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success, but other significant paths, although not related to school success, are worth noting. Boys' self-reported consideration of others and perseverance (compliance) predicted lower levels of class interruption and peer derision (disrespect). Also, boys' levels of showing their proficiency (evaluation) predicted higher levels of disrespectful classroom behavior and lower levels of classroom engagement. Finally, the number of chores assigned to boys (maturity demands) predicted the level of informal social contacts with the mentor. 3.4. Path model applied to data from female students The model showed a very good fit of the data, v2(6) = 2.86 ( p = .83, i.e., > .05); CFI = 1.00. For girls, maternal behaviors also predicted school success indirectly and directly (see Fig. 3). Indirectly, positive maternal discipline strategies predicted girls' consideration of others and perseverance (compliance). In turn, compliance predicted classroom engagement and intellectual interest (attentiveness). Finally, attentiveness contributed strongly to school success. A direct (negative) path was found between the number of chores assigned and school success (GPA). An additional indirect path from parenting practices on school success was revealed for girls. Compliance (which was predicted by positive control) also predicted the level of informal social contact with the mentor (sociability). In turn, girls who talked about their problems and what worried them (sociability) were less successful at school. The total variance of school success (GPA) explained was 32%.

4. Discussion The main aim of the present study was to test a model that hypothesized that parenting affects adolescent school success by affecting their goal orientation and classroom behavior. An important finding is that boys and girls shared the same pathway from maternal control to school success mediated by the child's goal orientation and cognitive classroom engagement. In particular, maternal disciplinary techniques seem to matter most. Mothers who respond to students' transgressions in a fashion characterized by discussion and reasoning as opposed to punishment appeared to foster in their children positive attitudes towards school, teachers, and classmates. This, in turn, seems to affects boys' and girls' classroom behavior, namely, their engagement in schoolwork and receptiveness to learning. This in turn affected their school grades in beneficial ways. In sum, the main premise of the present study, namely, revealing a chain of associations from parenting to school success, seems to have been established. This finding benefits the understanding of adolescent school functioning in several ways. First, the roles parents play in their children's educational achievements have not yet come to an end after childhood, even in adolescence. A home climate characterized by discussion and democracy appears to foster educational aspirations. This is confirmed by Marjoribanks (1997), for instance, who also noted that family contexts are linked to adolescent educational aspirations, especially for boys. Second, educational practitioners (e.g., mentors) can utilize the finding that adolescent compliance precedes classroom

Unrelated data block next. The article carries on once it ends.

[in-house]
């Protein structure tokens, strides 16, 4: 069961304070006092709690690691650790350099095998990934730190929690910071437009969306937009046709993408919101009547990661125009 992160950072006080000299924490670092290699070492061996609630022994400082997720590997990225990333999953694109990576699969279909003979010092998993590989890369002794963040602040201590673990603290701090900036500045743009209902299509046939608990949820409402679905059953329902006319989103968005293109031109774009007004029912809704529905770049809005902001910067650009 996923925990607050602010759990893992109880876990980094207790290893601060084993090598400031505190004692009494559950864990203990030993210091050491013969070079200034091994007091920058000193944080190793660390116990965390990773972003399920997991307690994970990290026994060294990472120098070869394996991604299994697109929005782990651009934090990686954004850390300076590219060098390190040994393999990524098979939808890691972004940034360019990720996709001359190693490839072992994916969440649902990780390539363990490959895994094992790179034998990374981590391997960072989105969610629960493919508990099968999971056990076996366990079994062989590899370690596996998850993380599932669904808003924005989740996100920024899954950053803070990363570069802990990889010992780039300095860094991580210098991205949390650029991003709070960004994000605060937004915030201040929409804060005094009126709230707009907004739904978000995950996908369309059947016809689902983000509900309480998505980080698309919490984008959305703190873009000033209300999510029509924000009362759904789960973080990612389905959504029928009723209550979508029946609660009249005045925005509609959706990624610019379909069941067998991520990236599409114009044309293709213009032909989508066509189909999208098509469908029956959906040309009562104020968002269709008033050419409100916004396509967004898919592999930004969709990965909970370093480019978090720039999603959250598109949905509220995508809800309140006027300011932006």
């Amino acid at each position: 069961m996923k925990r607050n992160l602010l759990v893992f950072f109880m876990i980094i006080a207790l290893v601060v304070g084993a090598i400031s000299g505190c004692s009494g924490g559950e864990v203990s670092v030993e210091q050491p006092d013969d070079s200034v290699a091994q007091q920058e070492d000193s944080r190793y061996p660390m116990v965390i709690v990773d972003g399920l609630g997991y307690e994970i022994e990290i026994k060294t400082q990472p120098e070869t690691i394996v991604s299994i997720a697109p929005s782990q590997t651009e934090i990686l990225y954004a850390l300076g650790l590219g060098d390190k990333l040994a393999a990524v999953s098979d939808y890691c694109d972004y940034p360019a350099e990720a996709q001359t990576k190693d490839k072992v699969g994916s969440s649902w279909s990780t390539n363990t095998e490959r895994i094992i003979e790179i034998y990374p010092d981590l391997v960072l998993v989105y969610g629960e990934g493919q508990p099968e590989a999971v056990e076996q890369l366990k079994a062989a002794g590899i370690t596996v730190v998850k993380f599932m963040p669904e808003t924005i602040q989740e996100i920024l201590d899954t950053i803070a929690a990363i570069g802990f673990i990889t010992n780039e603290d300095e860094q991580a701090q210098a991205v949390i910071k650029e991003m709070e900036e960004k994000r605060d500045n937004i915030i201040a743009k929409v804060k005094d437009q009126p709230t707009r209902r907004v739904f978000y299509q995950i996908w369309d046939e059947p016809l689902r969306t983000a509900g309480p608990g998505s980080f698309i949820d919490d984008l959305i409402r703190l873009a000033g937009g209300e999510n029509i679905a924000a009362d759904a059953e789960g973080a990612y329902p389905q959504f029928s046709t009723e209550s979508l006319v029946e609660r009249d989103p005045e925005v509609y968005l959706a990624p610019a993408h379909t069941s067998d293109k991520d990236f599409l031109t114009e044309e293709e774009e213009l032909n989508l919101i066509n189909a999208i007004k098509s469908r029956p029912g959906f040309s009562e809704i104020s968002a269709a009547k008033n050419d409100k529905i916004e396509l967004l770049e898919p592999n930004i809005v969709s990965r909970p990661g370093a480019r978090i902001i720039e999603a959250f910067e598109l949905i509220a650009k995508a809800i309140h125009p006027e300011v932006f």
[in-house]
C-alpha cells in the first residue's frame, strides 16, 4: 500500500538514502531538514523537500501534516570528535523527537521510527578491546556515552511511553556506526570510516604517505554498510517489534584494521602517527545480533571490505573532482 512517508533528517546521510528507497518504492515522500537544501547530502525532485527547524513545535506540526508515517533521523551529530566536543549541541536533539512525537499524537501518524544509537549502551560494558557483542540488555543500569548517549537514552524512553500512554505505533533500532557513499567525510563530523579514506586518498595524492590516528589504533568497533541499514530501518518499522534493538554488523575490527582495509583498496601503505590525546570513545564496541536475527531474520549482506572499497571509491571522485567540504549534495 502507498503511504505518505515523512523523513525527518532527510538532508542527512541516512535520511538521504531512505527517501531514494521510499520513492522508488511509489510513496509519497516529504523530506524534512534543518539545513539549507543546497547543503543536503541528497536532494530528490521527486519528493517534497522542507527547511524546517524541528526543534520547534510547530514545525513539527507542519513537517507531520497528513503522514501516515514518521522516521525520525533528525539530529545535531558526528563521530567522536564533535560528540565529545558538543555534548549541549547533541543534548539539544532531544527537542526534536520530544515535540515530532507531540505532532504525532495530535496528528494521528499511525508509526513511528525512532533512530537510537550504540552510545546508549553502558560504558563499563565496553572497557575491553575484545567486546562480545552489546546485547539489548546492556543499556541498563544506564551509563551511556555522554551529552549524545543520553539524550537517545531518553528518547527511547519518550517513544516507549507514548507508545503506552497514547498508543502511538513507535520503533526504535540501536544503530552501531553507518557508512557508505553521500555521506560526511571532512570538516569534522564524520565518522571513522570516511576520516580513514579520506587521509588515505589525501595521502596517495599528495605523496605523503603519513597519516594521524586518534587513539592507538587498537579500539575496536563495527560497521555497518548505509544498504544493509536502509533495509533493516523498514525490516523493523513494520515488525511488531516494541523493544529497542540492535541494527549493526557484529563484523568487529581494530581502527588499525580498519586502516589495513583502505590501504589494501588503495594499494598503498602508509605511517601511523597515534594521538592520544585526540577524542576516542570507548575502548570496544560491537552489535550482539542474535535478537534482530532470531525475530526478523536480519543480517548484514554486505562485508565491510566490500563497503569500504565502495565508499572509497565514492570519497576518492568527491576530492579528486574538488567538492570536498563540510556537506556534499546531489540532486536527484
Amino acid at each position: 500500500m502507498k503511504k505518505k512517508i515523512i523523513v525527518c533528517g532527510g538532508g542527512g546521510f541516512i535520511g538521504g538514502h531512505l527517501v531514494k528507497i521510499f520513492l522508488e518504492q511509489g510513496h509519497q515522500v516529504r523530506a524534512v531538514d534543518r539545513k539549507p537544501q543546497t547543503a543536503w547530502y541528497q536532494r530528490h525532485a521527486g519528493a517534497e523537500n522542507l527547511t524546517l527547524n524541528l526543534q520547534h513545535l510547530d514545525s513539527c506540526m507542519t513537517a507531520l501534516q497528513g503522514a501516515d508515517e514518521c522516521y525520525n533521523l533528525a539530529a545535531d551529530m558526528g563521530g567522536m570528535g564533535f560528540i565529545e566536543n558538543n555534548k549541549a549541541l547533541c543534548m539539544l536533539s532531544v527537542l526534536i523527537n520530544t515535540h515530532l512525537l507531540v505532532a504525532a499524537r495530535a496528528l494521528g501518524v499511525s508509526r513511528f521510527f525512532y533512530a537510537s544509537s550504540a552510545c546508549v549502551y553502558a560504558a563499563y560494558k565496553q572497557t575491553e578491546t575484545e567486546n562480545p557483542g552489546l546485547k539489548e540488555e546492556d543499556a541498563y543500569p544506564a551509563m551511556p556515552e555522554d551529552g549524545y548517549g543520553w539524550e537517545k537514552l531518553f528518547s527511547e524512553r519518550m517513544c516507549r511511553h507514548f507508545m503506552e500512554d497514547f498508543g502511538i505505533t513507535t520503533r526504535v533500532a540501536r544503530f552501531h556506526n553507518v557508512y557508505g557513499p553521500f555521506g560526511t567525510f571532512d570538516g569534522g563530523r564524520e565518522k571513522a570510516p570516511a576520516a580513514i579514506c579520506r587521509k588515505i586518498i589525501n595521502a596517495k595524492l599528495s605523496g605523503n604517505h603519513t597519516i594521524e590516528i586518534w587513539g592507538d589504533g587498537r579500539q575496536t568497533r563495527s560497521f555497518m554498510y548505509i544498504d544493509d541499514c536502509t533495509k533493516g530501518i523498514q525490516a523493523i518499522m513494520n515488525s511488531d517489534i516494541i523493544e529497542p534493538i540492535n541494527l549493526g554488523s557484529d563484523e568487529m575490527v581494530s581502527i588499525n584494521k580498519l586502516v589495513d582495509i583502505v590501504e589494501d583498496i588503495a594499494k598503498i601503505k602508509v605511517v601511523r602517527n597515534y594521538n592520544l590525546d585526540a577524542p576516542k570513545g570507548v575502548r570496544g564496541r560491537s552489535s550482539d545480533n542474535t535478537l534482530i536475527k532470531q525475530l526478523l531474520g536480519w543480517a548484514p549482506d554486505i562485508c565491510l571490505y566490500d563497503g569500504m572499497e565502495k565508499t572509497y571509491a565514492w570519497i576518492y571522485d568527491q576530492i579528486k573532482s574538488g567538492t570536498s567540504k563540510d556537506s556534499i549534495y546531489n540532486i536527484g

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behavior. Upon noticing adolescent disengagement, they can perhaps concentrate on investigating student goal orientations. Guidance and support can be meted out more effectively if educators know which mechanisms precede student disengagement. It must be noted that the strongest link in the chain between parenting and school functioning is between academic engagement and school success. The other links, although statistically significant, are modest in size. Although indubitably important to adolescents, positive maternal punishment strategies play only a small part in the etiology of motivational development. It is quite possible that at this age and at this point in adolescents' scholarly career, parental autonomy granting plays a larger role (e.g., Grolnick et al., 1991). Future studies should perhaps make more use of multidimensional assessment of parenting, including measures at the level of ``proximal processes'' (Bronfenbrenner & Ceci, 1994). A puzzling finding is the direct negative link between students' reports of maturity demands and GPA. Maturity demands appear to foster positive levels of prosocial goals and sociability with the mentor (for boys) yet appear to be detrimental to school success (for all students). One explanation focuses on the possible bidirectional explanation of the association between maternal demandingness and students' academic success: mothers become more demanding upon noticing their child's poor school results, or children react negatively to mother's overdemandingness (e.g., Grolnick et al., 1991). An alternative explanation is that too many chores and responsibilities interfere with schoolwork. If so, parents should be made aware of this potentially debilitating factor. Longitudinal studies are necessary to elucidate both hypotheses. We started this investigation by comparing first boys and girls on all of the assessed constructs. Gender differences were small in magnitude but consistent with previous findings. The observed advantage for girls in school success is not unique to the present sample. Indeed, Mau and Lynn (2001) found that even though boys obtain better Scholastic Achievement Test scores and American College Test scores than girls, they receive lower college GPAs than the latter. Therefore, it seems that girls' work ethos appears higher than boys' (Luzzo, 1994; Watson & Stead, 1990). Indeed, Glasgow et al. (1997) also found gender differences in classroom engagement, homework attitudes, educational expectations, and GPA in favor of girls. Although the present study clearly showed similar pathways for girls and boys leading to classroom behavior and school success, girls' classroom behavior was more adaptive than boys'. Perhaps part of the explanation for this gender difference can be found in the relative precipitation of puberty and concomitant responsible behavior (e.g., Petersen & Crockett, 1985). As one mentor commented on the difference between boys' and girls' behavior in the classroom, ``Girls come to study, boys to play Nintendo.'' Interestingly, only one aspect of student classroom behavior directly predicted both boys' and girls' school success, namely, attentiveness. We speculate that attentiveness is a general trait, transferable to other subjects and classroom settings. Students' behavior ratings by multiple teachers could elucidate this hypothesis. The more interpersonal character of sociability and disrespect might explain the lack of association between these two types of behavior and grades. Recall that mentors rated students' behavior on these aspects. It is likely that displays of disrespectful behavior are confined to this particular adult rater. Also,